Kalaya, aka: Kālāya, Kalāya; 6 Definition(s)


Kalaya means something in Hinduism, Sanskrit, Jainism, Prakrit, Buddhism, Pali, Marathi. If you want to know the exact meaning, history, etymology or English translation of this term then check out the descriptions on this page. Add your comment or reference to a book if you want to contribute to this summary article.

In Hinduism

Ayurveda (science of life)

Kalāya (कलाय) is a Sanskrit word referring to Lathyrus sativus (Indian pea), from the Fabaceae family. It is also known as Khesārī. Certain plant parts of Kalāya are eaten as a vegetable (śāka), according to Caraka in his Carakasaṃhitā sūtrasthāna (chapter 27), a classical Āyurvedic work. The plant is therefore part of the Śākavarga group of medicinal plants, referring to the “group of vegetables/pot-herbs”. The plant grows best where temperature ranges between 10–25 °C and average rainfall is 400–650 mm per year.

Kalāya is also identified as a synonym for Khaṇḍika, referring to the same Lathyrus sativus, according to Narahari in his Rājanighaṇṭu (verse 6.183), which is a 13th-century medicinal thesaurus.

Source: Wisdom Library: Āyurveda and botany
Ayurveda book cover
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Āyurveda (आयुर्वेद, ayurveda) is a branch of Indian science dealing with medicine, herbalism, taxology, anatomy, surgery, alchemy and related topics. Traditional practice of Āyurveda in ancient India dates back to at least the first millenium BC. Literature is commonly written in Sanskrit using various poetic metres.

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In Jainism

General definition (in Jainism)

Kalāya (कलाय) refers to a kind of pulse and represents one of the seventeen varieties of dhānya (“grain”) according to Śvetāmbara tradition and listed in Hemacandra’s 12th century Yogaśāstra (verse 3.95). Dhānya represents one of the classes of the external (bahya) division of attachment (parigraha) and is related to the Aparigraha-vrata (vow of non-attachment).

Source: archive.org: Jaina Yoga

Kālāya (कालाय) is the name of a province visited by Mahāvīra during his fourth year of spiritual-exertion.—Leaving Aṅga country’s Campā city the Lord reached the province of Kālāya. There at an abandoned house, the Lord became meditative but Gośālaka started to tease, and make fun with a maidservant at the house entrance. The maidservant went and complained to the village headman and the headman’s son Puruṣasiṃha beat up Gośālaka. From Kālāya, the Lord went to Puttakālaya.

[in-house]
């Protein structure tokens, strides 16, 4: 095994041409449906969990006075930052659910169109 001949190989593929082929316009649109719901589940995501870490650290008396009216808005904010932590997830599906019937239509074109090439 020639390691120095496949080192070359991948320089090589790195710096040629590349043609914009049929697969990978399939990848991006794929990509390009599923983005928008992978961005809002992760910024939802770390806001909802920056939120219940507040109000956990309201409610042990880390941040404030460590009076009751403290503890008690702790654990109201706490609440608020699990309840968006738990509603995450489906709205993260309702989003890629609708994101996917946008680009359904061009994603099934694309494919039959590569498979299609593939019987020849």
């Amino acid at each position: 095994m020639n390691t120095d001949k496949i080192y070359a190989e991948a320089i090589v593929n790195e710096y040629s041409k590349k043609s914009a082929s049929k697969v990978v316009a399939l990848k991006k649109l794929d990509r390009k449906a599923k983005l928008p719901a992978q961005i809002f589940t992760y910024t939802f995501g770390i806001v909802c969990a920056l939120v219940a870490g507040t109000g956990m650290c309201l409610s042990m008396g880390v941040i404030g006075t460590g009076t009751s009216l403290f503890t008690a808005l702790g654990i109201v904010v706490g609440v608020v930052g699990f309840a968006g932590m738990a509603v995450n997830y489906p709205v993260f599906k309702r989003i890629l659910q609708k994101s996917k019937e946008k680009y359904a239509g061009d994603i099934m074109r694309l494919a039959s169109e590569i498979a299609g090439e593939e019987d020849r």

Source: HereNow4u: Lord Śrī Mahāvīra
General definition book cover
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Jainism is an Indian religion of Dharma whose doctrine revolves around harmlessness (ahimsa) towards every living being. The two major branches (Digambara and Svetambara) of Jainism stimulate self-control (or, shramana, ‘self-reliance’) and spiritual development through a path of peace for the soul to progess to the ultimate goal.

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Languages of India and abroad

Pali-English dictionary

Kalaya in Pali glossary... « previous · [K] · next »

Kaḷāya, =kalāya. (Page 200)

— or —

Kalāya, a kind of pea, the chick-pea M. I, 245 (kaḷāya); S. I, 150; A. V, 170; Sn. p. 124; J. II, 75 (=varaka, the bean Phaseolus trilobus, and kālarāja-māsa); J. III, 370; DhA I, 319. Its size may be gathered from its relation to other fruits in ascending scale at A. V, 170=S. I, 150= Sn. p. 124 (where the size of an ever-increasing boil is described). It is larger than a kidney bean (mugga) and smaller than the kernel of the jujube (kolaṭṭhi).